Ocado is eyeing a move into clothing and homeware after it cemented its position as a pandemic winner with a profit upgrade and further acquisitions.
In recent years, the firm has been selling its robotic warehouses to major grocers overseas to help them beef up their online offering.
It now plans to replicate the move with clothes and general merchandise after it bought two tech firms in the US to improve the speed and the scope of robot-picking.
“The main aim here is [improving] productivity,” he said. “Given the market opportunity, we want to accelerate the development of our systems, including improving their speed, accuracy, product range and economics.
Mr Steiner added: “I am also excited by the opportunity to enter new markets for robotic solutions outside of grocery that is demonstrated by Kindred Systems’ robust growth, with existing customers such as Gap and American Eagle across the general merchandise and logistics sectors.”
Ocado is buying San Francisco’s Kindred Systems, which develops robots used in picking and packing online orders, for $262m (£203m) and robotic arm designer Haddington Dynamic, based in Las Vegas, for $25m (£19.3m), if US watchdogs approve.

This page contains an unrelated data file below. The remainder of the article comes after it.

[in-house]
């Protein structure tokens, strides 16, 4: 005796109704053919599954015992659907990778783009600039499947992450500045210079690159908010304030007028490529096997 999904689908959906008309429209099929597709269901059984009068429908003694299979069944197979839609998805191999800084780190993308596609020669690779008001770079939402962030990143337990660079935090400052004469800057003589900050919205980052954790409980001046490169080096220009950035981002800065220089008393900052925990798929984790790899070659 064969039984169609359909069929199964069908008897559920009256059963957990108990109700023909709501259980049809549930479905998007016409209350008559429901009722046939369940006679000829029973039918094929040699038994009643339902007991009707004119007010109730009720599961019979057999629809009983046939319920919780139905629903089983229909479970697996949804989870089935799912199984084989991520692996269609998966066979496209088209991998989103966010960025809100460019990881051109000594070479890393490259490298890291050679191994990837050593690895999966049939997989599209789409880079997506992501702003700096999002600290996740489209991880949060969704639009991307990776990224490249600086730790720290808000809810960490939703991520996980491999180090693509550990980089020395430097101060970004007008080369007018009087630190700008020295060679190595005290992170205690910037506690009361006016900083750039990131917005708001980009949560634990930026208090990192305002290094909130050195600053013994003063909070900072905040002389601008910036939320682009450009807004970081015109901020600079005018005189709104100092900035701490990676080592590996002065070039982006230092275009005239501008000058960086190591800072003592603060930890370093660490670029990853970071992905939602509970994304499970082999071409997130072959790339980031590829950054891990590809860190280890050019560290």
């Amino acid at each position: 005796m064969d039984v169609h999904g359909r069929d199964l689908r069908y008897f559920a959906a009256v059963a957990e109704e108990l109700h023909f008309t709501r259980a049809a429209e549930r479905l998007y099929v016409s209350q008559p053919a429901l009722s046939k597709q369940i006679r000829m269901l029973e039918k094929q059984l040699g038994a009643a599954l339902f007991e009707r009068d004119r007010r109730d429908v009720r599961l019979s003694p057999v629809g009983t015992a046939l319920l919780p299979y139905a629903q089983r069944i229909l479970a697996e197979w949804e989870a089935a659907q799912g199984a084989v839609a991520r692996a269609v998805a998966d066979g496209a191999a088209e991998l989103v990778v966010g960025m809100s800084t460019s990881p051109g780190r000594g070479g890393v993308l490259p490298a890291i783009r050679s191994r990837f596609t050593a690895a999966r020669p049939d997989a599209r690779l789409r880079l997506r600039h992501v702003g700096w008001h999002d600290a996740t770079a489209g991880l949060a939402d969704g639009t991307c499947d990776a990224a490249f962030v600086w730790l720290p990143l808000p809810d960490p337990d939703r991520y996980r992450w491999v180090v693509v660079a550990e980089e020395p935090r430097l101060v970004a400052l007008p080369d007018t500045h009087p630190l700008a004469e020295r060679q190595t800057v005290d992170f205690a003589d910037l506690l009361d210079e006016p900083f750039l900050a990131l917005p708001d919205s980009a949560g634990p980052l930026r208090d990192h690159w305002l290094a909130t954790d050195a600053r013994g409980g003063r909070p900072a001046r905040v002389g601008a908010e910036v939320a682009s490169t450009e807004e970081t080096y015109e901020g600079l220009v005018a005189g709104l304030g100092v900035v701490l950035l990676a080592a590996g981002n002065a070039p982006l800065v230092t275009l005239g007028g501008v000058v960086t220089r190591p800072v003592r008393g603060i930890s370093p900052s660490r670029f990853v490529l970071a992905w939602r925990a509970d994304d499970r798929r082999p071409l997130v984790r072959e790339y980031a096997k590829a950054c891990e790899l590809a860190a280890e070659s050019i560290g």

The online grocery and technology firm now expects underlying profits to be more than £60m in the year to December, up from £40m it pencilled in before. Ocado only has a fraction of the grocery market in the UK compared to rivals.
Finance chief Duncan Tatton-Brown said that Ocado did not expect the surge in sales to hold up for so long after the peak in March and April, but Britons have continued to embrace home delivery.
Mr Steiner said that customers “are not particularly stockpiling or anything like that”.
Berenberg analysts Tom Davies and Pauline Chevalier said: "These continuous developments and enhancements highlight the attractiveness of the Ocado Smart Platform. A retailer partnering with the platform also benefits from innovations and will receive the benefits."
The shares were up 8.3pc at £24.64.